His physical presence creates an enigma.
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No one looks at Linval Joseph‘s 6-foot-4, 329-pound frame and sees insecurity or an ounce of weakness. The Minnesota Vikings‘ Pro Bowl nose tackle, whose job it is to annihilate interior offensive linemen, doesn’t look like someone who endured years of verbal torment as an adolescent.
His experiences growing up prove that appearances often deceive. Joseph learned that there is no face of bullying, from the people who do it, to those on the receiving end.
“I’ve been bullied all my life,” Joseph told ESPN, relaying how moving from the Virgin Islands to the Gainesville, Florida, area at 10 years old made him an easy target.
He spoke differently than his classmates, who mocked him for his accent. They made fun of him for wearing “bobos,” the nickname given to the off-brand shoes he got from Kmart, and spoke ill of his mother, calling her poor and saying she had snakes for hair.
Joseph did his best to take a proactive approach. If they’re going to make fun of me for my shoes and dirty clothes, he thought, then I’ll wash cars and cut grass to make money to buy nicer things. But even after he did that, the bullies would find something else to attack him for, until Joseph’s involvement in football, weightlifting and track provided an escape from verbal torment.
“I felt like with success came clarity,” he said. “I did every sport in high school, so now the bullying became a motivation-type thing. Now they’re looking up to me because I’m doing well.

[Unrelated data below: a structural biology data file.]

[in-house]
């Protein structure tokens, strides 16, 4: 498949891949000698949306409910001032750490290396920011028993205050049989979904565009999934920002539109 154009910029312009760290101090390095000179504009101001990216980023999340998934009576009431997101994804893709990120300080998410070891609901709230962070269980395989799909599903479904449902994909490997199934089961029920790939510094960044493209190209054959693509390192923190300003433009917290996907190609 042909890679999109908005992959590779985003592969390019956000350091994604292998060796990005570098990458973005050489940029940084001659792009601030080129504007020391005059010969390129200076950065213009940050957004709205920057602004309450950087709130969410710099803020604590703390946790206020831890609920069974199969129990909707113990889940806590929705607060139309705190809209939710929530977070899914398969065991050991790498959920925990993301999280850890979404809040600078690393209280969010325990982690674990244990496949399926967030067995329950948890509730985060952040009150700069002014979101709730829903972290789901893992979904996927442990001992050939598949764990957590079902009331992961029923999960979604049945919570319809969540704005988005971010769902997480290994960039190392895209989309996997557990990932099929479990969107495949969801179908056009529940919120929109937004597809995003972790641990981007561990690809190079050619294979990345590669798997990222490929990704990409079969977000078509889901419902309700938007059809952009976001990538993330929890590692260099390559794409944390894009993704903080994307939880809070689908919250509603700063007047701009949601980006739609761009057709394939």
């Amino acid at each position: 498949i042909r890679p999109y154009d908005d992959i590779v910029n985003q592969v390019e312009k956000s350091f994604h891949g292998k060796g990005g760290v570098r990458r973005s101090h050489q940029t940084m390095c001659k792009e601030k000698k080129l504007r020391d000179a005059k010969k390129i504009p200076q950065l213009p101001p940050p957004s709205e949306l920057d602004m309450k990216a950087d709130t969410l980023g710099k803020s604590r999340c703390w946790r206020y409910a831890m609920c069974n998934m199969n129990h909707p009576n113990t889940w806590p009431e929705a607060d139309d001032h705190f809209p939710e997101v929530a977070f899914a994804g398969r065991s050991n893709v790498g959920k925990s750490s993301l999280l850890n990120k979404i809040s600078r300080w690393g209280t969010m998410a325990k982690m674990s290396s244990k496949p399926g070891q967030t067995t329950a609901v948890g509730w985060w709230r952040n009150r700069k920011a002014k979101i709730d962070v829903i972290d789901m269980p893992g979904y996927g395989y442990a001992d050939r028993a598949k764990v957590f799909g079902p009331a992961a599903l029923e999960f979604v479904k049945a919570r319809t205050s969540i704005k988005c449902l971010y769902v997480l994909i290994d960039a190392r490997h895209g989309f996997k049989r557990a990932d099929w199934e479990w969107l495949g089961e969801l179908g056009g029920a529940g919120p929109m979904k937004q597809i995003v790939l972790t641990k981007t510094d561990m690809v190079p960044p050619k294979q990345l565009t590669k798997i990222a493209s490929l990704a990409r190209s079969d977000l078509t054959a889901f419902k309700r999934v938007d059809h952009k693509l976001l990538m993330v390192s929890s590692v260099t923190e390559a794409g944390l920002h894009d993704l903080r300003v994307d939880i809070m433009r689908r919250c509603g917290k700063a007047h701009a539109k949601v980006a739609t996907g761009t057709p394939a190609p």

“If I hurt someone playing football it was like, ‘OK, we shouldn’t pick on him. Let’s be on his side so he doesn’t beat us up.’ Everything in life eventually switched, but I do remember those hard days where it felt like everything was adding up.”
But it’s not like that for everyone. Joseph knows that, which is why he holds his personal connection to being bullied close.
He has memorized the statistics, numbers that paint the vast scope of where these instances occur, from homes to schools to the workplace. Research from the Centers for Disease Control and Prevention estimates that 28 percent of U.S. students in grades 6-12 experience some form of bullying. Suicide, which can be the result of bullying, is listed as the second-leading cause of death in the United States for ages 10-34.
He knows the stigma that comes with being a victim of bullying and how it can be difficult to overcome when you don’t have anyone to talk to.
Now, Joseph knows it’s his responsibility to be proactive, to put his hand in the fight to end bullying in schools and help those going through it know that they’re not alone.
“I feel like me putting my message out there, it could help people understand that these people are bothering you and picking on you because — for one — you don’t understand what they’re going through at home,” he said. “They could be getting bullied by someone else and feel like by bullying somebody it makes them feel better.
“It’s something we have to get to the bottom of. Why is it getting worse and not getting better? Why is it affecting our kids? Why are kids shooting up schools? What can we do to prevent it or slow it down?”
Joseph long wanted to use his platform to shed light on the issue but didn’t know where to start. He partnered with World Artist United (WAU) this offseason, a branding and marketing agency catering to athletes and the entertainment agency, to start spreading his message.